In rural Michigan, home to the family abuse and emotional distress Reardon captured so vividly in Billy Dead (1998), the specter of a dead child forces a woman to face herself and her demons.
At age ten, Mary Culpepper plotted to escape the strictures of her north Michigan hometown, where booze and adultery helped the populace make it though long nights. Instead of falling prey to those same sorrow-filled vices, she grows up to become a school-bus driver whose modus operandi is to absorb life’s shocks in stony silence. Her best friend Amy dubs her The Lone Rangerette. Physically impressive and earthy, a star at softball, Mary sleepwalks through life, remaining close to Amy even after she seduces away Mary’s husband, Carl. But then the discovery of little Jen Colby’s battered body in a closet in the house at the end of her bus route wreaks havoc with Mary’s carefully built defenses. Summoned to testify in the explosive case against the child’s mother, Mary suffers a breakdown. Her sleep is haunted by an oppressive granite figure she calls The Night Visitor, and her days are filled with fantasies of Number 34, the guy whose forearms catch her eye at the local tavern. The story starts slowly, and its many dangling references cause some early confusion; but effective conceits like that of “Loretta” as a personification of Mary’s feelings (her “heart”) who nevertheless acts independently of that sad—and mad—protagonist, add direction. While Mary struggles, Loretta, symbolic of Mary’s estrangement from herself, always knows what to do. Amid a surfeit of misery, the author shows the love and affection that can bind women together despite the jealousy and back-biting that grow in the fertile field of small-town life.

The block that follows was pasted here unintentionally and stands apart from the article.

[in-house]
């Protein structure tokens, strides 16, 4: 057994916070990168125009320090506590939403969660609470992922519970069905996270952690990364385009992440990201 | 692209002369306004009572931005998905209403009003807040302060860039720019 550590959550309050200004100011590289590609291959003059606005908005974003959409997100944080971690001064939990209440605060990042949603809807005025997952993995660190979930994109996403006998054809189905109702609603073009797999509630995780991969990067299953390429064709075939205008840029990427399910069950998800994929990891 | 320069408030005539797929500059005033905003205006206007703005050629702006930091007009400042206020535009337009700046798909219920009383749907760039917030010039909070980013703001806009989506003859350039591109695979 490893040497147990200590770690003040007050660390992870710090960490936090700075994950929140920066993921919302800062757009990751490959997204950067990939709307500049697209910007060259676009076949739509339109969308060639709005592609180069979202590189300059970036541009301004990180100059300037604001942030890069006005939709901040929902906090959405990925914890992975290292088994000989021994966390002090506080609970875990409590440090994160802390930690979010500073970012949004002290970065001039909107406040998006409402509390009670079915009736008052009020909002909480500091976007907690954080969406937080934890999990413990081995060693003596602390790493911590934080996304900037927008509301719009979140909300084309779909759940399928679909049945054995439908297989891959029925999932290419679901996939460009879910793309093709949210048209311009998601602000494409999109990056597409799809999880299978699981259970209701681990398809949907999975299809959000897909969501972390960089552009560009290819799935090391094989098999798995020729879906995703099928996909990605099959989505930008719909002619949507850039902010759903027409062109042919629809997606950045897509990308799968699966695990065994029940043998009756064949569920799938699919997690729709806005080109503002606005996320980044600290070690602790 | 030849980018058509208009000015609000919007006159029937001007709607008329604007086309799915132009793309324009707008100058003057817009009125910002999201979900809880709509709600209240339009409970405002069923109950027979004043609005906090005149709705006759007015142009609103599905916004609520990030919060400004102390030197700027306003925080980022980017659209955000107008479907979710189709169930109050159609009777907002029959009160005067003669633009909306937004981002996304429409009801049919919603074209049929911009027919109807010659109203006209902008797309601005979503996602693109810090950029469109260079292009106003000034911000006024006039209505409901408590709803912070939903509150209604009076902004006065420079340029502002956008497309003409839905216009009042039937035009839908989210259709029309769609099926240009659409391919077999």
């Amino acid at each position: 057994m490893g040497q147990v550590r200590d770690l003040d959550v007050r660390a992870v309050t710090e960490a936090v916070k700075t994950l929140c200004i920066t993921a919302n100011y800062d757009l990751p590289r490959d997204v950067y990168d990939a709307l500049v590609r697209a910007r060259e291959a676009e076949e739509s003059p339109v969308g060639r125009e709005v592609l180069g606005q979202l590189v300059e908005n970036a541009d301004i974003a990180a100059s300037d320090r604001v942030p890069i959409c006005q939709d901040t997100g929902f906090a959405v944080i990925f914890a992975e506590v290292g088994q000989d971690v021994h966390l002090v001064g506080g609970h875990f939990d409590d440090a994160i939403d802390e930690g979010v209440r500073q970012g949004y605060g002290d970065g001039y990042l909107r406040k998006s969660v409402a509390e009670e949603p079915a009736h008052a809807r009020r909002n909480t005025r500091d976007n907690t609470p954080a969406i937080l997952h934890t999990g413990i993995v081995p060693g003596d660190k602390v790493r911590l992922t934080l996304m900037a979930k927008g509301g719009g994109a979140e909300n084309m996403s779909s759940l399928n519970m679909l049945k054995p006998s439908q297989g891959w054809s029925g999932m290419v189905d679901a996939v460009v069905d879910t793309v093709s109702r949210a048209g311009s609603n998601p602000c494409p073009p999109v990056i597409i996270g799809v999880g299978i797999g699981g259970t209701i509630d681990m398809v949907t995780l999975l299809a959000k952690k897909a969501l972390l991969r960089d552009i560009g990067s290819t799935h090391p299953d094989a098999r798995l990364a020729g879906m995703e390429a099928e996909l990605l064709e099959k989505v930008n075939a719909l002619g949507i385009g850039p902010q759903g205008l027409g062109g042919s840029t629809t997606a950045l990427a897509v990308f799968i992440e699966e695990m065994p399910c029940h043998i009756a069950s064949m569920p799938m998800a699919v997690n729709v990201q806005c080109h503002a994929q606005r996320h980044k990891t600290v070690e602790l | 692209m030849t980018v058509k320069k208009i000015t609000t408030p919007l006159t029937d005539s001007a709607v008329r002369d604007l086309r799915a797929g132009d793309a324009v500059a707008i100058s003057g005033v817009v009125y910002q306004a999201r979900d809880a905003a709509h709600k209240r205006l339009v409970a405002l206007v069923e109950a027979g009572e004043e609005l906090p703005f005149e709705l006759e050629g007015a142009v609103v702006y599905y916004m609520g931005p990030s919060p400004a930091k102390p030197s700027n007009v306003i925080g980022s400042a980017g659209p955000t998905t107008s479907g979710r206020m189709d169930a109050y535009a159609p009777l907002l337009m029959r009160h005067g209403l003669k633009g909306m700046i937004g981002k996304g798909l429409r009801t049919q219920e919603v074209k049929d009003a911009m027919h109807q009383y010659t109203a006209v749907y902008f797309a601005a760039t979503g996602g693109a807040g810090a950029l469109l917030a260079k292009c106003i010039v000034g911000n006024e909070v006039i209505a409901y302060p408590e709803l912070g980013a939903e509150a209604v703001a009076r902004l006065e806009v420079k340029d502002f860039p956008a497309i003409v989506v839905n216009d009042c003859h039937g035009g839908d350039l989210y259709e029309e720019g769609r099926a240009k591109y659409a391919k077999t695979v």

Large themes of loss, accountability, and redemption in a sometimes too neat package.